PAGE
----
On December 9, International Human Rights Day, the Human Rights House Tbilisi held an event to review the challenges, needs, and situation of 2021, as well as name the first winners of the Lekso Prize, which honors the work of media professionals working on human rights.
In her welcoming speech at the event, the Public Defender of Georgia, Nino Lomjaria, spoke about the role of human rights defenders, the challenges they face and the activities of the Public Defender’s Office.
“If the activities of human rights defenders are not provided in a free environment, if they face problems, it will inevitably affect the legal status of the general public. Last year, a human rights handbook aimed at clarifying the concept of human rights and addressing the difficulties associated with interpreting the concept, as well as highlighting the government’s commitment to protecting and promoting the work of human rights defenders was published. In addition, we had a number of campaigns and published an informational brochure about the activities of human rights defenders. Our monitoring has revealed that over the years, human rights defenders have been attacked many times – be it verbal attacks or attempts to discredit high-ranking government officials, as well as particularly serious events during the Tbilisi Pride Day, when we witnessed numerous incidents of physical violence. Nevertheless, the organizers of the attack have not been brought to justice yet,” – said Nino Lomjaria.
The challenges faced by human rights defenders are also confirmed by the research presented at the event. A research by the organization Sapari – The Survey of Human Rights Defenders’ Needs aimed to study the dangers and risks that exist in the period of the pandemic in terms of studying the “safety management” culture of human rights defenders, the work environment of Georgian human defenders, the identification of mental health challenges in Georgian human rights defenders, etc.
Quantitative research was conducted in the period up to July 5, so it does not fully reflect the situation in 2021. However, the results show that: Out of 81 human rights defenders surveyed, 57% consider their activities to be dangerous, while 43% consider their activities to be moderately dangerous, however, only 29% of human rights activists ‘activities are fully remunerated and 30%’ s activities are fully voluntary.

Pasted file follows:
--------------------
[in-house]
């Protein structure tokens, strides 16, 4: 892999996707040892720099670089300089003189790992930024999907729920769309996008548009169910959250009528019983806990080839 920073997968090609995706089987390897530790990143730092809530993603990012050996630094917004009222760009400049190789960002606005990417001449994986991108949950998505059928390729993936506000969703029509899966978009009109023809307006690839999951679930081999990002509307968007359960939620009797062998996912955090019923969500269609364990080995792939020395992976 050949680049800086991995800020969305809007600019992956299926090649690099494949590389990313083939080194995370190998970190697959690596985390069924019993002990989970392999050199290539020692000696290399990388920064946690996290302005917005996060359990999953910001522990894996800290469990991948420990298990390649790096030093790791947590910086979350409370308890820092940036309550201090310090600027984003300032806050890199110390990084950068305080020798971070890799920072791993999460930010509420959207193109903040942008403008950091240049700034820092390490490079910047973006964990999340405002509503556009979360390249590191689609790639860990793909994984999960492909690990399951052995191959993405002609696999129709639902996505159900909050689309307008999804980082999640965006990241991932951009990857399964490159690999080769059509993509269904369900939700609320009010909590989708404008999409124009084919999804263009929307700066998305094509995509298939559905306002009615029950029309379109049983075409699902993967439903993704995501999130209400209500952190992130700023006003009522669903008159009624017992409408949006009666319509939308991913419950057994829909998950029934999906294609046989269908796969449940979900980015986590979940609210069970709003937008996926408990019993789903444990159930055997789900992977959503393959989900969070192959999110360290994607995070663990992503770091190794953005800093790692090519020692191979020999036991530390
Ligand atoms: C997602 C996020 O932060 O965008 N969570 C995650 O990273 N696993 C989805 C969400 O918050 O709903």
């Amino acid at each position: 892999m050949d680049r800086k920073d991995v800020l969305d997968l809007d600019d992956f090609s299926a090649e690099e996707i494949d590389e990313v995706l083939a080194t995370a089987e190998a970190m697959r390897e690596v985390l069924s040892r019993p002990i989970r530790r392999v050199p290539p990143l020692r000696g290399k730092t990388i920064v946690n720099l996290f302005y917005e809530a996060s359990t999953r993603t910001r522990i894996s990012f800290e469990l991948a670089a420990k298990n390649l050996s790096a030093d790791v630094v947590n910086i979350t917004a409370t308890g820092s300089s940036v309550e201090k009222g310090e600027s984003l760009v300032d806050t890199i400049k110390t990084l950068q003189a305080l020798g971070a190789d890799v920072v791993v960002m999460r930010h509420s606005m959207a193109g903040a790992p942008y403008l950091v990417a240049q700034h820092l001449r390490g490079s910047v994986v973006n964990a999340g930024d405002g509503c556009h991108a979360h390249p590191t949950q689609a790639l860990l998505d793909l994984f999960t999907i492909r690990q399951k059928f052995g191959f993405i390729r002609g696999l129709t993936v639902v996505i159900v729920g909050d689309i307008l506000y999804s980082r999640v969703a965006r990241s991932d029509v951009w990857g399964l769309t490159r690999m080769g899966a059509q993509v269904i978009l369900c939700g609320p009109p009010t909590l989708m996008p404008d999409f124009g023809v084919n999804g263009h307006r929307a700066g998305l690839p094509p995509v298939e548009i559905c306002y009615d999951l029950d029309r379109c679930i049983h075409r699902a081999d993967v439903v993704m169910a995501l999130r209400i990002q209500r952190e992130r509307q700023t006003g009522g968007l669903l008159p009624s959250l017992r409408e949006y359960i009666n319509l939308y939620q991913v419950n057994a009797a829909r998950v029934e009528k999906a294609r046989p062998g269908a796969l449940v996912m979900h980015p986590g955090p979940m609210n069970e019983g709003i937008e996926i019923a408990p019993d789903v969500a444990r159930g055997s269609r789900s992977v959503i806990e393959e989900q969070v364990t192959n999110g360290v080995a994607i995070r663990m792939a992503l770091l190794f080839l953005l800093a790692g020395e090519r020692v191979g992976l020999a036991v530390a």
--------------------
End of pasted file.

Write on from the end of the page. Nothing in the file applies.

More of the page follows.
Another alarming aspect of the survey is the feelings that the ruling party (70%) and religious leaders (69%) hold hostile attitudes toward the defenders. In addition,
82% of respondents believe that Georgian human rights defenders face a negative attitude from the public;
78% believe they are in physical danger;
78% expect neglect from the state;
And 69% expect financial neglect;
67% think they are at risk of deteriorating physical health.
The mental health challenges reflected in the study stem from the financial problems, hostile attitudes and risks brought about by the pandemic. The majority of respondents face occupational burnout, anxiety, and other mental health risks, with 55% of respondents reporting that they already have signs of occupational burnout.
Another report presented on the International Day of Human Rights Defenders dealt with the statistics of legal aid provided to human rights defenders in the last 5 months. According to the report, legal aid has been provided to 117 people in recent months – 62 cases related to administrative violations, and 40 cases are those of people arrested during the October-November rallies. In addition to questions about the grounds and legality of the arrest, it is alarming that often only the testimony of a police officer is used as evidence, which calls into question the right to a fair trial, so 9 applications have been submitted to the European Court of Human Rights. A report is being prepared on the Tbilisi Pride case, which deals with inhuman treatment and non-fulfillment of positive obligations of the state.
The event also featured a presentation of the Human Rights Defenders’ Safety Guide, which will provide Georgian human rights defenders with detailed information about the levers at their disposal, as well as consolidate information on state obligations and gather information on challenges.
Another achievement is the new website prepared by the Tbilisi Human Rights House – Defenders.ge, which aims to increase awareness of the activities of human rights defenders, as well as increase the availability of resources and opportunities that will help human rights defenders in their professional activities. The site will record cases of attacks on human rights defenders and it will be possible to calculate annual statistics.
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